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Unilever shelves planned Q-Tips sale

Unilever PLC has shelved plans to sell a string of struggling beauty and personal care brands after failing to drum up enough interest, according to people familiar with the matter, a setback for the consumer-goods giant that has been under pressure to accelerate growth.

The Dove soap owner said at the start of this year that it was carving out brands including Q-Tips, Caress, TIGI, Timotei, Impulse, Monsavon and bundling them into a new, separate business called Elida. It hired advisers earlier this year to explore a sale of the brands, which collectively generated sales of about 600 million euros, equivalent to about $695.7 million, last year.

The company has followed a similar process for other lower-growth businesses including its spreads arm, which it sold in 2018, and the majority of its tea business, which it is currently in the process of selling. However, interest in the beauty and personal care brands—a collection of largely regional brands across North America and Europe—failed to attract a high-enough bid, prompting Unilever to end the sale process in recent weeks, the people said.

As with all sale processes, the plans could still be revived in the future, one of the people said.

Unilever’s move to hit pause on the sale comes at a difficult time for the London-based company. Its share price has fallen over the past year. The company is seen by analysts to have underperformed some rivals during the pandemic in areas such as hygiene and packaged food.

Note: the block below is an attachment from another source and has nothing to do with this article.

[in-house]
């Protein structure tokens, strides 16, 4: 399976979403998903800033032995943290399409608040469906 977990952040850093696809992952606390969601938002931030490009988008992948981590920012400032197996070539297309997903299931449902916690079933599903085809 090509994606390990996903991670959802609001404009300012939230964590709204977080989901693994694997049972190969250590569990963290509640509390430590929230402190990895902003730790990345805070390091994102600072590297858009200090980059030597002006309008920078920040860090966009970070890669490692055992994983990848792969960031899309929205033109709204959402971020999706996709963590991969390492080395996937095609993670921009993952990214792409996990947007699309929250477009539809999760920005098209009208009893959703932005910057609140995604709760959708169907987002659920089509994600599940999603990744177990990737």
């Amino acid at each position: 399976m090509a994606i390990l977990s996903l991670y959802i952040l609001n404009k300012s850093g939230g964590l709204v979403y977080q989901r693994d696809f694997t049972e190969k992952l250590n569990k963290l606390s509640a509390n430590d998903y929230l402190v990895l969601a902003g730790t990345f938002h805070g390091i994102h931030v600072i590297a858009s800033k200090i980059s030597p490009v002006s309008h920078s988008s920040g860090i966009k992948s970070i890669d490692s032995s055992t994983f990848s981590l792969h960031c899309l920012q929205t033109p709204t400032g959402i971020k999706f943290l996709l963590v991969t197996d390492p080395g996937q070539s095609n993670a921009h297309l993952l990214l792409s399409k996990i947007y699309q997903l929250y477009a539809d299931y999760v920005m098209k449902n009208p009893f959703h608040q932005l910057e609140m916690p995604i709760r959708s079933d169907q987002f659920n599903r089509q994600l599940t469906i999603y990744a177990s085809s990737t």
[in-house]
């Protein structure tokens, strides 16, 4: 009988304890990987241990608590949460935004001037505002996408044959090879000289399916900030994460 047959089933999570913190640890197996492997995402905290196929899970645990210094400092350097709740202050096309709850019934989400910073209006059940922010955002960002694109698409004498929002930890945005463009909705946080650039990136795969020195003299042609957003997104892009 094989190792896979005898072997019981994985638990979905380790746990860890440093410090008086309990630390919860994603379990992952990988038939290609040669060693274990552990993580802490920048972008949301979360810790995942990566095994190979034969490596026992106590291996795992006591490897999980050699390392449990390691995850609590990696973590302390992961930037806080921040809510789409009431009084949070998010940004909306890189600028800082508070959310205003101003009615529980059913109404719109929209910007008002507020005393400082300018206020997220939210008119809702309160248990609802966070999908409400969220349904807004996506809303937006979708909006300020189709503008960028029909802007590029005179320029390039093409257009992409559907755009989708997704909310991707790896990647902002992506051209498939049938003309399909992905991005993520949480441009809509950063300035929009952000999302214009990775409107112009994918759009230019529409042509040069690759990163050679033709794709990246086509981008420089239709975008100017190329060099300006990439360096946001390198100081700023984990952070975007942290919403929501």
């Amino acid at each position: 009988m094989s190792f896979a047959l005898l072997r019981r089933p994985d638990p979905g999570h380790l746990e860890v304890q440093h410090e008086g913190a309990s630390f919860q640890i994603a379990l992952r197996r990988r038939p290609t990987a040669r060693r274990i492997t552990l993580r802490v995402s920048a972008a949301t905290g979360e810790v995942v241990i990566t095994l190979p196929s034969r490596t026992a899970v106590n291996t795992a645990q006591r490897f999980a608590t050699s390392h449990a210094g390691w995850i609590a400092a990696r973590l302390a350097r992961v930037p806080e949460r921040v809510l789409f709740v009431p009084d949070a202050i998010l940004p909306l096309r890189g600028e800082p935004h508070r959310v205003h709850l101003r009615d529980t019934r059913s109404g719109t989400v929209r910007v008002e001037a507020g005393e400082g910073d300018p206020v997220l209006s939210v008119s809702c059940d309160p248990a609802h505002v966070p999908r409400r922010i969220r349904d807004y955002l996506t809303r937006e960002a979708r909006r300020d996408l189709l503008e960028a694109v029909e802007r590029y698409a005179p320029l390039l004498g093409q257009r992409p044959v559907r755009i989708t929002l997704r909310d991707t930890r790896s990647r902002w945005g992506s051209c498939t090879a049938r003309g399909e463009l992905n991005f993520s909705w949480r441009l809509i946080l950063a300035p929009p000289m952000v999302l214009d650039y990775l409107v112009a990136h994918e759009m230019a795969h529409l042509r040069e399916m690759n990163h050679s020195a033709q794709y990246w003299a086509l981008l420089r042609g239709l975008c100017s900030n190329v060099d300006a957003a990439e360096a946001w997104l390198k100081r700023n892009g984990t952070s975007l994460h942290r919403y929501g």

Last month, Unilever reported third-quarter sales growth driven entirely by price as volumes declined, a trend investors generally dislike. That compares unfavorably with Nestlé SA, which has grown volumes as well as price, prompting its share price to rise.

To boost its performance, analysts have called on Unilever to produce more innovations and sacrifice profit margin to fund sales growth, while refining its portfolio by trimming underperforming brands and acquiring higher-growth businesses.

Jefferies analyst Martin Deboo recently said he expects Unilever’s share price “to spur management to more decisive action on the portfolio, or to serve as an invitation to activists,” while Bernstein analyst Bruno Monteyne suggested that Unilever could be a ripe target for an activist investor such as Nelson Peltz, who last month retired from the board of rival Procter & Gamble Co.

 

This story has been published from a wire agency feed without modifications to the text

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